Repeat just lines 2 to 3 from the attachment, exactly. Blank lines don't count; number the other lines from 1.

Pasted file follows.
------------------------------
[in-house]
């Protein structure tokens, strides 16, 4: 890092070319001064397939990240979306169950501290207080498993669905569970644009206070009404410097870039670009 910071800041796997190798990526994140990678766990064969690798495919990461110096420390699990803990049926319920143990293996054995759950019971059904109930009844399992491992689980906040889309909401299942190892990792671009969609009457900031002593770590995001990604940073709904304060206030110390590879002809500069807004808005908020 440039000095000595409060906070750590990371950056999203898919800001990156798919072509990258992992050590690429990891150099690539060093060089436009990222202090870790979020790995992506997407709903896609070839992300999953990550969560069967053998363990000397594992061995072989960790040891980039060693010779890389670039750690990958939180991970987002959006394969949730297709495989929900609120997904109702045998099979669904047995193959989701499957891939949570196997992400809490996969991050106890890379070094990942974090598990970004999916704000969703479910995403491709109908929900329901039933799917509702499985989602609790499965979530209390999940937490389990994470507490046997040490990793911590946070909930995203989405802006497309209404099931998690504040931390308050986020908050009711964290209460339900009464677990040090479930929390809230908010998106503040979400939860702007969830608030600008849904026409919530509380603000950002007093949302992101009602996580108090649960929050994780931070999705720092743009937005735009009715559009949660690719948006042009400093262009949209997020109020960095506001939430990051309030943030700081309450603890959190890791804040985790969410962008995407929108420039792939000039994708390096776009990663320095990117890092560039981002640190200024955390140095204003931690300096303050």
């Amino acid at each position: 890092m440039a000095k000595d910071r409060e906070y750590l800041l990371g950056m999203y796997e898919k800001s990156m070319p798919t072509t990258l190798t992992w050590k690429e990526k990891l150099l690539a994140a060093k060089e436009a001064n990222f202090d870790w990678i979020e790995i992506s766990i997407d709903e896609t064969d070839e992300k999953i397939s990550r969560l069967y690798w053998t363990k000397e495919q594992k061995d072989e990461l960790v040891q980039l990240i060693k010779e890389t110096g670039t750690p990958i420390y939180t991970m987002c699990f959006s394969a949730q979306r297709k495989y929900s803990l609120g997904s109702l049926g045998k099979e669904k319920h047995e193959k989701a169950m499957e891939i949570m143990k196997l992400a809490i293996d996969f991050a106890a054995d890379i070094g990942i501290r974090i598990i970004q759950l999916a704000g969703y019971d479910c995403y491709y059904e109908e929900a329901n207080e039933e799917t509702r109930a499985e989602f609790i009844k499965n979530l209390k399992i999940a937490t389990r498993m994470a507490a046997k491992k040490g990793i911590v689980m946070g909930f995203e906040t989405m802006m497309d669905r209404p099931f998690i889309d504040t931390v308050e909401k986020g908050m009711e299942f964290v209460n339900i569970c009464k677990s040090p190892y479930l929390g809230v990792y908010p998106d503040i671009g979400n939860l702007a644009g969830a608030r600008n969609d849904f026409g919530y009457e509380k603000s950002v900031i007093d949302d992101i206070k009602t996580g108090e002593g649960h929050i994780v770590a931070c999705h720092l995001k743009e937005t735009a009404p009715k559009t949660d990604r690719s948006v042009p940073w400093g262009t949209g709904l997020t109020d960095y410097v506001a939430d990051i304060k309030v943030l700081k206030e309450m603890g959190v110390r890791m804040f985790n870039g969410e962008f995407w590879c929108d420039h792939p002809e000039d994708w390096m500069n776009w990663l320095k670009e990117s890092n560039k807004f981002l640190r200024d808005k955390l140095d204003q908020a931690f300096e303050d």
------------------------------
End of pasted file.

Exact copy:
């Protein structure tokens, strides 16, 4: 890092070319001064397939990240979306169950501290207080498993669905569970644009206070009404410097870039670009 910071800041796997190798990526994140990678766990064969690798495919990461110096420390699990803990049926319920143990293996054995759950019971059904109930009844399992491992689980906040889309909401299942190892990792671009969609009457900031002593770590995001990604940073709904304060206030110390590879002809500069807004808005908020 440039000095000595409060906070750590990371950056999203898919800001990156798919072509990258992992050590690429990891150099690539060093060089436009990222202090870790979020790995992506997407709903896609070839992300999953990550969560069967053998363990000397594992061995072989960790040891980039060693010779890389670039750690990958939180991970987002959006394969949730297709495989929900609120997904109702045998099979669904047995193959989701499957891939949570196997992400809490996969991050106890890379070094990942974090598990970004999916704000969703479910995403491709109908929900329901039933799917509702499985989602609790499965979530209390999940937490389990994470507490046997040490990793911590946070909930995203989405802006497309209404099931998690504040931390308050986020908050009711964290209460339900009464677990040090479930929390809230908010998106503040979400939860702007969830608030600008849904026409919530509380603000950002007093949302992101009602996580108090649960929050994780931070999705720092743009937005735009009715559009949660690719948006042009400093262009949209997020109020960095506001939430990051309030943030700081309450603890959190890791804040985790969410962008995407929108420039792939000039994708390096776009990663320095990117890092560039981002640190200024955390140095204003931690300096303050």
């Amino acid at each position: 890092m440039a000095k000595d910071r409060e906070y750590l800041l990371g950056m999203y796997e898919k800001s990156m070319p798919t072509t990258l190798t992992w050590k690429e990526k990891l150099l690539a994140a060093k060089e436009a001064n990222f202090d870790w990678i979020e790995i992506s766990i997407d709903e896609t064969d070839e992300k999953i397939s990550r969560l069967y690798w053998t363990k000397e495919q594992k061995d072989e990461l960790v040891q980039l990240i060693k010779e890389t110096g670039t750690p990958i420390y939180t991970m987002c699990f959006s394969a949730q979306r297709k495989y929900s803990l609120g997904s109702l049926g045998k099979e669904k319920h047995e193959k989701a169950m499957e891939i949570m143990k196997l992400a809490i293996d996969f991050a106890a054995d890379i070094g990942i501290r974090i598990i970004q759950l999916a704000g969703y019971d479910c995403y491709y059904e109908e929900a329901n207080e039933e799917t509702r109930a499985e989602f609790i009844k499965n979530l209390k399992i999940a937490t389990r498993m994470a507490a046997k491992k040490g990793i911590v689980m946070g909930f995203e906040t989405m802006m497309d669905r209404p099931f998690i889309d504040t931390v308050e909401k986020g908050m009711e299942f964290v209460n339900i569970c009464k677990s040090p190892y479930l929390g809230v990792y908010p998106d503040i671009g979400n939860l702007a644009g969830a608030r600008n969609d849904f026409g919530y009457e509380k603000s950002v900031i007093d949302d992101i206070k009602t996580g108090e002593g649960h929050i994780v770590a931070c999705h720092l995001k743009e937005t735009a009404p009715k559009t949660d990604r690719s948006v042009p940073w400093g262009t949209g709904l997020t109020d960095y410097v506001a939430d990051i304060k309030v943030l700081k206030e309450m603890g959190v110390r890791m804040f985790n870039g969410e962008f995407w590879c929108d420039h792939p002809e000039d994708w390096m500069n776009w990663l320095k670009e990117s890092n560039k807004f981002l640190r200024d808005k955390l140095d204003q908020a931690f300096e303050d």